Riding To Music: Making Dressage Fun…or More?

Wouldn't it be great if riding to music could help me achieve a trot that looks like this?  Illustration by Lindsey Kahn Wouldn't it be great if riding to music could help me achieve a trot that looks like this? Illustration by Lindsey Kahn
If it were possible, I think I’d live my life to a music. One of the first things that I do after I wake up is pick out a song to cue up.  It’s a great way to start out a day, really. In my experience, a single song can set my mood. Music can help me wake up in the morning, or unwind at the end of a day. It can help me get energized so that I feel ready for anything, or help me relax if I’m a little on edge. Music can even help me to pickup my mood if I’m feeling a bit down, or keep me focused if my mind starts to wander. And after doing some reading, it appears that study after study has led many a scientist to the same conclusion–music has the ability to influence your mood, which I don’t think is a surprise.
Let’s face it…I’m a bit of a music junkie. So then, it shouldn’t really be much of a surprise to tell you that also have come to enjoy riding to music. Some days, there is nothing better then spending some time in the saddle, while hearing birds chirping and a gentle breeze in the background.  Along with your horse’s footsteps crunching in the sand and the sound of their steady breathing, that is. For me, those are the sounds of a perfect day of pure riding bliss. Other days though, I just need a little pick-me-up, of the musical variety. Especially when practicing flat work is the order of the day. Having a solid foundation on the flat with your horse is important…and well, we all have our dressage tests to practice. Some days though, it’s just a little hard to get in the proper mindset. After all, that’s why we are eventers, and not pure dressage riders, right? On more then a few occasions, I’ve found myself having trouble keeping a steady rhythm while riding. Whenever that turned out to be the case, I started to count in my head. One, two, one, two, one, two. Up, down, up, down, up, down. It was seemed to be a little too easy for my horse to slowly edge me into slightly faster working trot than I was asking for. Kudos to him for doing it without me realizing…until I started counting my beats.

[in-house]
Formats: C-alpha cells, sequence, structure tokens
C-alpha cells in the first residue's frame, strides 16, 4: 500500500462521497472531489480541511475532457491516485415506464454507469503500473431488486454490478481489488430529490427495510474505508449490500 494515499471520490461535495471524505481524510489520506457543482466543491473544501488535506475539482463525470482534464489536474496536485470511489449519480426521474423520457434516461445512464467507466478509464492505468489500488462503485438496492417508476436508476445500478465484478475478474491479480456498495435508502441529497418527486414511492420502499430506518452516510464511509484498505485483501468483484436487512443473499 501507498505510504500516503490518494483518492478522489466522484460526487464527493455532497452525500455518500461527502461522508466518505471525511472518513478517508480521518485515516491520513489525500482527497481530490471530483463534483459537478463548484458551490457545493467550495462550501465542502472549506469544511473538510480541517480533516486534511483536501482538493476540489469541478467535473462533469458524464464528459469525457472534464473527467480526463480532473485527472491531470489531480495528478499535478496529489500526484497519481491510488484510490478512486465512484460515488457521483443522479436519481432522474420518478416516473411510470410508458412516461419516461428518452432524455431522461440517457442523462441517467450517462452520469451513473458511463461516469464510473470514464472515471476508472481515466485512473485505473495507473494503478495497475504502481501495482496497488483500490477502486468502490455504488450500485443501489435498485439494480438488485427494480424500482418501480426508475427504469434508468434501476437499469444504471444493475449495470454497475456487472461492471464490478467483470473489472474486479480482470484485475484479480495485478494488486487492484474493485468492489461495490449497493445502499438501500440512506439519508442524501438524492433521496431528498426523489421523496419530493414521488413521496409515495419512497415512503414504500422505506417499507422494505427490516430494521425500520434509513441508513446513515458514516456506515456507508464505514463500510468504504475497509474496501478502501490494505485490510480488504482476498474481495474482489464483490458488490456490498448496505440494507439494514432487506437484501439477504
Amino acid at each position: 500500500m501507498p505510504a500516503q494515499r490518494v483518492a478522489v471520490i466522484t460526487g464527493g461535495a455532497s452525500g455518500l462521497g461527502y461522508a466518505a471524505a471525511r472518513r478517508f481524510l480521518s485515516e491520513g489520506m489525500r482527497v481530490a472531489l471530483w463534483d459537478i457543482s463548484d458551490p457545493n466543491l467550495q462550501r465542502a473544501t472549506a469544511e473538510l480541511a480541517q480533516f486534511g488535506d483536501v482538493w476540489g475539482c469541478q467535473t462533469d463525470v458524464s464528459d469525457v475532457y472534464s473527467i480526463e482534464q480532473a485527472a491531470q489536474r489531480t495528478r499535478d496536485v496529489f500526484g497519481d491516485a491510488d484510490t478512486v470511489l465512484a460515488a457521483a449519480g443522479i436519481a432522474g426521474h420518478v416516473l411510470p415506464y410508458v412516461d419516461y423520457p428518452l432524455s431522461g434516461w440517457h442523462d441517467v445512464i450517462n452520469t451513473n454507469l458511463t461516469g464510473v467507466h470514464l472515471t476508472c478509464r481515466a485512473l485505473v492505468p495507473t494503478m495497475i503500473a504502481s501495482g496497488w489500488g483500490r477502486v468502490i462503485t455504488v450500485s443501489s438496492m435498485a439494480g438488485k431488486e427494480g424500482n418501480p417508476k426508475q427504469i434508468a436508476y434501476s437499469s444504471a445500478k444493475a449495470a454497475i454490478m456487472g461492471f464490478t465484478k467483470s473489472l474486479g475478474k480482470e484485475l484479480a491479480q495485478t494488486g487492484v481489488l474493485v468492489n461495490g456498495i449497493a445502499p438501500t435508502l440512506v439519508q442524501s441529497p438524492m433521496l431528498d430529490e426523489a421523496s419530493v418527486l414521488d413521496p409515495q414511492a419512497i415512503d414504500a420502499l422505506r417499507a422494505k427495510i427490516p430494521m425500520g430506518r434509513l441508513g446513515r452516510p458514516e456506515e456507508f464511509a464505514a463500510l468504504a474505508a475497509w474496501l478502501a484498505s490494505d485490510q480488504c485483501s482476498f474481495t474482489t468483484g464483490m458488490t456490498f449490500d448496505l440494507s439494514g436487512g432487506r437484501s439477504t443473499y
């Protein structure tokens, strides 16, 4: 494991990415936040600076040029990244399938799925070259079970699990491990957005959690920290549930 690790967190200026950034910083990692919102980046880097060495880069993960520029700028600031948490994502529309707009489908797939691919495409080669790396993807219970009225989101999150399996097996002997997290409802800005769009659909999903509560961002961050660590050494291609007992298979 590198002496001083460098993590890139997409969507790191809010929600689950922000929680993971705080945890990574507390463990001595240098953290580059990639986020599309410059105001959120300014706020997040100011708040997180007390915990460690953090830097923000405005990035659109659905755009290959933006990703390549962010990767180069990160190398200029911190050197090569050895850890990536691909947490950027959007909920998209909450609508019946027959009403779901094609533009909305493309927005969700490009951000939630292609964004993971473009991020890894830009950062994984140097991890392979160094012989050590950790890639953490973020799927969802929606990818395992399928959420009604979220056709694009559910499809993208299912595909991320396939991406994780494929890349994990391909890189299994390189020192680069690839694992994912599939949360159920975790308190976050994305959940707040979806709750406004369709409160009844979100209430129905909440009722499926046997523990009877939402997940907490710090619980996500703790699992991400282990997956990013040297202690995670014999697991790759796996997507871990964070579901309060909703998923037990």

Now, I don’t want to spend my time counting out my rhythm in my head while practicing my dressage. I mean, where’s the fun in that? That’s where music comes in for me. I’ve personally found music to be a great tool to help me keep a consistent rhythm while riding on the flat, but it has the potential for so much more. Depending on my goals for a particular day, I feel like I can potentially leverage music to help both myself and my horse reach them. Since I can’t actually talk to my horses (wouldn’t that be great for solving training problems though?), I can only speculate at the fact that music can influence their mood as well. What I can say for certain is that slow melodies, soft music, and even humming have had a drastic impact on the training of my oldest gelding. Ripley was my very first horse, and he came into my life over a decade ago. I certainly got a project when my parents bought him for me…a western trained basket case of an abuse situation…I definitely had my work cut out for me. During my time retraining him in dressage, I found that he responded to me humming or singing to him while riding (not at all well, of course). Ripley was typically very hot, and waiting for his rider to pull a fast one, but leveraging slow melodies seemed like it helped to take the edges off, and calm him down enough that he was more receptive to listening to me. To this day, Ripley is still very receptive to me riding him to music, which I do frequently.